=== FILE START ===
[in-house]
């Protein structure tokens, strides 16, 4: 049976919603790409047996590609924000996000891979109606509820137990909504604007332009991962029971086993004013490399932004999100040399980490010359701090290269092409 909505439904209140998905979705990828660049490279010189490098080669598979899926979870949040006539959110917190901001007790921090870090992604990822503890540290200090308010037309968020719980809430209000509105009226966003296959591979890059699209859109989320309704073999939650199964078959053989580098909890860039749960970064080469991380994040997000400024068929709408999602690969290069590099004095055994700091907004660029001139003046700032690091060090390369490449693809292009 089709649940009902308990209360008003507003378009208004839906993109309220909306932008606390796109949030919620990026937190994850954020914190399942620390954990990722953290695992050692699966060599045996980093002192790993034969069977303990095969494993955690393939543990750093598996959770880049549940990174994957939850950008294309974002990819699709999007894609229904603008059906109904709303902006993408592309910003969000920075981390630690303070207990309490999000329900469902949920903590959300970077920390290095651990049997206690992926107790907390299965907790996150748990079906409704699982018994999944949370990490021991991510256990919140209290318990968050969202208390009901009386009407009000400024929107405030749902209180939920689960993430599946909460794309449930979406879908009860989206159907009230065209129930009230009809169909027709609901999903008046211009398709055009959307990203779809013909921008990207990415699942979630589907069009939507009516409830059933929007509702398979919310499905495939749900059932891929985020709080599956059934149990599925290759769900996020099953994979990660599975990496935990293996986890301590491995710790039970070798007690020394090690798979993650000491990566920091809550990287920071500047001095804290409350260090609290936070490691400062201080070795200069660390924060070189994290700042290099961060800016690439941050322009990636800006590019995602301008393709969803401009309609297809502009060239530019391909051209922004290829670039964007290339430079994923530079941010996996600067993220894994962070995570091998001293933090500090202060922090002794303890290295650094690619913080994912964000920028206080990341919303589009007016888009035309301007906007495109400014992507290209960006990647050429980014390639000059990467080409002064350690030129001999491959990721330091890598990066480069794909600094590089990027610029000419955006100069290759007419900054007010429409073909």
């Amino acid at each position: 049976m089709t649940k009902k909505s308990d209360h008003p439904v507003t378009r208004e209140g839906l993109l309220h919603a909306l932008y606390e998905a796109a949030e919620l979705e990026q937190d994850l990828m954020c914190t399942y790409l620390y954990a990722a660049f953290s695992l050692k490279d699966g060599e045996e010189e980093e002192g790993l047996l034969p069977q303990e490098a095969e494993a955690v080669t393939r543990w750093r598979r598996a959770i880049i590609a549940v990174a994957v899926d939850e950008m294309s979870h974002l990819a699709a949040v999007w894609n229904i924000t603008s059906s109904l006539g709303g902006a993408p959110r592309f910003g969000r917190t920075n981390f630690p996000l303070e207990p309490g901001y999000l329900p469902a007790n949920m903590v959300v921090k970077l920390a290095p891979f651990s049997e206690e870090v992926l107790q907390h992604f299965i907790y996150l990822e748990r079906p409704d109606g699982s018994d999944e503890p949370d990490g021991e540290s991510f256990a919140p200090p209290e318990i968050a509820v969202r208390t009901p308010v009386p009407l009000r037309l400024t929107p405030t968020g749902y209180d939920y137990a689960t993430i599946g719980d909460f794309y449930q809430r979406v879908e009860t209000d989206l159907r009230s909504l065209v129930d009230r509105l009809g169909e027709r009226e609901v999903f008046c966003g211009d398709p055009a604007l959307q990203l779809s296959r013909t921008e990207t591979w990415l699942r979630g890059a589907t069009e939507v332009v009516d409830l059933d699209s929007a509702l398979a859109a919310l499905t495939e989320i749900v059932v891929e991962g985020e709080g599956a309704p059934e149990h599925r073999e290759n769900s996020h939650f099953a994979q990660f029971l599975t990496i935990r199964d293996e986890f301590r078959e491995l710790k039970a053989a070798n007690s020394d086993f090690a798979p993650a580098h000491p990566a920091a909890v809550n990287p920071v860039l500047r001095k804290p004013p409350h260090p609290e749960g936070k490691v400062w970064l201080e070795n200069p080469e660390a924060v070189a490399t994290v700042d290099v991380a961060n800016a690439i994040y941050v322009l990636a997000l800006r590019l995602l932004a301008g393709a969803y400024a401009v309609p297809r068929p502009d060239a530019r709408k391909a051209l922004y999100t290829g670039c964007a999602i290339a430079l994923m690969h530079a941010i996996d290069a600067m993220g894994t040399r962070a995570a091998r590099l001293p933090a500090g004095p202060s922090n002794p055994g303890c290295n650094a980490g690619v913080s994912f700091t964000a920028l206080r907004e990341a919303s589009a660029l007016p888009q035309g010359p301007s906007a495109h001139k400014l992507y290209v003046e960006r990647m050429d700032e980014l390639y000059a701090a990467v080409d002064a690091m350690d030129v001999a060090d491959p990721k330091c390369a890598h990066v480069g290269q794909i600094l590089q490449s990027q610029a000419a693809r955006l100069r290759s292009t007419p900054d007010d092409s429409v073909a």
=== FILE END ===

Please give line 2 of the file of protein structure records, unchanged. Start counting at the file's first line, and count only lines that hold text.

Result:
């Protein structure tokens, strides 16, 4: 049976919603790409047996590609924000996000891979109606509820137990909504604007332009991962029971086993004013490399932004999100040399980490010359701090290269092409 909505439904209140998905979705990828660049490279010189490098080669598979899926979870949040006539959110917190901001007790921090870090992604990822503890540290200090308010037309968020719980809430209000509105009226966003296959591979890059699209859109989320309704073999939650199964078959053989580098909890860039749960970064080469991380994040997000400024068929709408999602690969290069590099004095055994700091907004660029001139003046700032690091060090390369490449693809292009 089709649940009902308990209360008003507003378009208004839906993109309220909306932008606390796109949030919620990026937190994850954020914190399942620390954990990722953290695992050692699966060599045996980093002192790993034969069977303990095969494993955690393939543990750093598996959770880049549940990174994957939850950008294309974002990819699709999007894609229904603008059906109904709303902006993408592309910003969000920075981390630690303070207990309490999000329900469902949920903590959300970077920390290095651990049997206690992926107790907390299965907790996150748990079906409704699982018994999944949370990490021991991510256990919140209290318990968050969202208390009901009386009407009000400024929107405030749902209180939920689960993430599946909460794309449930979406879908009860989206159907009230065209129930009230009809169909027709609901999903008046211009398709055009959307990203779809013909921008990207990415699942979630589907069009939507009516409830059933929007509702398979919310499905495939749900059932891929985020709080599956059934149990599925290759769900996020099953994979990660599975990496935990293996986890301590491995710790039970070798007690020394090690798979993650000491990566920091809550990287920071500047001095804290409350260090609290936070490691400062201080070795200069660390924060070189994290700042290099961060800016690439941050322009990636800006590019995602301008393709969803401009309609297809502009060239530019391909051209922004290829670039964007290339430079994923530079941010996996600067993220894994962070995570091998001293933090500090202060922090002794303890290295650094690619913080994912964000920028206080990341919303589009007016888009035309301007906007495109400014992507290209960006990647050429980014390639000059990467080409002064350690030129001999491959990721330091890598990066480069794909600094590089990027610029000419955006100069290759007419900054007010429409073909």